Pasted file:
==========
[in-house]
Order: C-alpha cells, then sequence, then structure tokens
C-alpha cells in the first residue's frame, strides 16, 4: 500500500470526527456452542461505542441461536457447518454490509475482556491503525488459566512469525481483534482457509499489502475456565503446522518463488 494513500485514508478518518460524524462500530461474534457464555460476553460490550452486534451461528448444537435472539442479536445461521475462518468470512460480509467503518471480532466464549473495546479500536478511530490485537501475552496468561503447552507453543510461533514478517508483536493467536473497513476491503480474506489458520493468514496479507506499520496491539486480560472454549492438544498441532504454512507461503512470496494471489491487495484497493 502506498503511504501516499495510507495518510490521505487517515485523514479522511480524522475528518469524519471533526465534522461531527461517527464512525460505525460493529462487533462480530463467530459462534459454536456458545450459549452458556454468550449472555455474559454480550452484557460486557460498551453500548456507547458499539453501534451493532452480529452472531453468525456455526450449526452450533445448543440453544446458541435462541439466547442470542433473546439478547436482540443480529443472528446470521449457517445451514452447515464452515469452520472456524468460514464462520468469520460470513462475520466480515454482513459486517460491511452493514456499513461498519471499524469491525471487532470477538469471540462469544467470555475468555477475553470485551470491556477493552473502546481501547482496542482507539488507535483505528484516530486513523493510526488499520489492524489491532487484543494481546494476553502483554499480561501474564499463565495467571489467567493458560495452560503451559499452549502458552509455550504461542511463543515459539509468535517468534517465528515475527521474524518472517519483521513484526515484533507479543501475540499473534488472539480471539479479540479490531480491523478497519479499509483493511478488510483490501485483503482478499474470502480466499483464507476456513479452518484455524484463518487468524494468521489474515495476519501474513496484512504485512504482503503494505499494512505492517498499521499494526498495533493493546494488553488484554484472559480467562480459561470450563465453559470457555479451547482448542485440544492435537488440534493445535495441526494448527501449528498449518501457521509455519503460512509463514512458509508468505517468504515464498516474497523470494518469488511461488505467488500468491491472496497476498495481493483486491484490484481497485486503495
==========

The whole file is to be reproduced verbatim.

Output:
[in-house]
Order: C-alpha cells, then sequence, then structure tokens
C-alpha cells in the first residue's frame, strides 16, 4: 500500500470526527456452542461505542441461536457447518454490509475482556491503525488459566512469525481483534482457509499489502475456565503446522518463488 494513500485514508478518518460524524462500530461474534457464555460476553460490550452486534451461528448444537435472539442479536445461521475462518468470512460480509467503518471480532466464549473495546479500536478511530490485537501475552496468561503447552507453543510461533514478517508483536493467536473497513476491503480474506489458520493468514496479507506499520496491539486480560472454549492438544498441532504454512507461503512470496494471489491487495484497493 502506498503511504501516499495510507495518510490521505487517515485523514479522511480524522475528518469524519471533526465534522461531527461517527464512525460505525460493529462487533462480530463467530459462534459454536456458545450459549452458556454468550449472555455474559454480550452484557460486557460498551453500548456507547458499539453501534451493532452480529452472531453468525456455526450449526452450533445448543440453544446458541435462541439466547442470542433473546439478547436482540443480529443472528446470521449457517445451514452447515464452515469452520472456524468460514464462520468469520460470513462475520466480515454482513459486517460491511452493514456499513461498519471499524469491525471487532470477538469471540462469544467470555475468555477475553470485551470491556477493552473502546481501547482496542482507539488507535483505528484516530486513523493510526488499520489492524489491532487484543494481546494476553502483554499480561501474564499463565495467571489467567493458560495452560503451559499452549502458552509455550504461542511463543515459539509468535517468534517465528515475527521474524518472517519483521513484526515484533507479543501475540499473534488472539480471539479479540479490531480491523478497519479499509483493511478488510483490501485483503482478499474470502480466499483464507476456513479452518484455524484463518487468524494468521489474515495476519501474513496484512504485512504482503503494505499494512505492517498499521499494526498495533493493546494488553488484554484472559480467562480459561470450563465453559470457555479451547482448542485440544492435537488440534493445535495441526494448527501449528498449518501457521509455519503460512509463514512458509508468505517468504515464498516474497523470494518469488511461488505467488500468491491472496497476498495481493483486491484490484481497485486503495